While it is likely to be a slow road ahead, there is no reason for Indian casino resorts to lose hope. Indian casino resorts and their affiliated amenities will see a decline in revenue and usage in the immediate future. However, properties can still benefit during this time from the adaptation of existing amenities or in some cases, amenity additions. Casinos need to look for opportunities to maximize what is currently working in this new reality. For example, many golf courses are seeing an increase in rounds and RV sales are also on the rise.
Indian casino resorts can consider adding amenities that may play to their strengths. Another key component is staying in contact with customers to determine what they are most comfortable with and how casinos might be able to target those customers looking to make use of allowed and (least likely to be affected) amenities.
The success of making it through the COVID-19 pandemic will depend on individual operators being nimble and willing to embrace the tumultuous changes. Those that can be more proactive instead of waiting for the crisis to end, stand a better chance of not only surviving, but thriving in 2021 and beyond. Making adaptations now will make transitions over time to more normal operations easier and, hopefully, more profitable. The challenge casinos will face, beyond government restrictions, will be customer safety and acceptance of new guidelines and operations. Customers want to feel safe, but also still feel entertained for their troubles. Striking the balance between safety and entertainment is a key component to future success.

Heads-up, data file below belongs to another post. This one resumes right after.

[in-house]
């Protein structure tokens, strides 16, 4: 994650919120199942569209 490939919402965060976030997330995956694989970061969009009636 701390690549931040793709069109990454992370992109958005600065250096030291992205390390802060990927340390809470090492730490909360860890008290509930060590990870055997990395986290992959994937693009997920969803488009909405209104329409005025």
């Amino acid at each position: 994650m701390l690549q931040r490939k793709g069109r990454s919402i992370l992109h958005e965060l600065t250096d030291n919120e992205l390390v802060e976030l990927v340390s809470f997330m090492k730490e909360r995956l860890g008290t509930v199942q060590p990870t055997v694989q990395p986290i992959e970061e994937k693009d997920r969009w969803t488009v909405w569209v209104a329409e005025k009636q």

This article was originally published by Indian Gaming Magazine.
Stephen Szczygiel, CHIA, is an Associate at Hotel & Leisure Advisors (H&LA), a national hospitality consulting firm. H&LA specializes in appraisals, feasibility studies, impact analyses, economic impact studies, and litigation support for hotels, resorts, waterparks, attractions, casinos, conference and convention centers, golf courses, ski resorts and other leisure real estate. H&LA has performed work for over 20 Native American and First Nations over the past ten years. Stephen prepares appraisals, market feasibility studies, economic impact studies, and impact studies throughout the United States. Prior to joining Hotel & Leisure Advisors, Stephen was Director of Food & Beverage with several Hilton branded properties, Assistant General Manager for XfinityLive!, and spent many years in the casino industry as Manager of Food & Beverage for Hollywood Casino at Penn National Racecourse. Stephen earned his Bachelor of Science in Hotel and Restaurant Management, with a focus on Casino Operations, and Minor in Business Administration from Drexel University in addition to studying Culinary Arts at The Restaurant School at Walnut Hill College in Philadelphia. He can be reached via telephone at 216-810-5801 or via e-mail at email@example.com.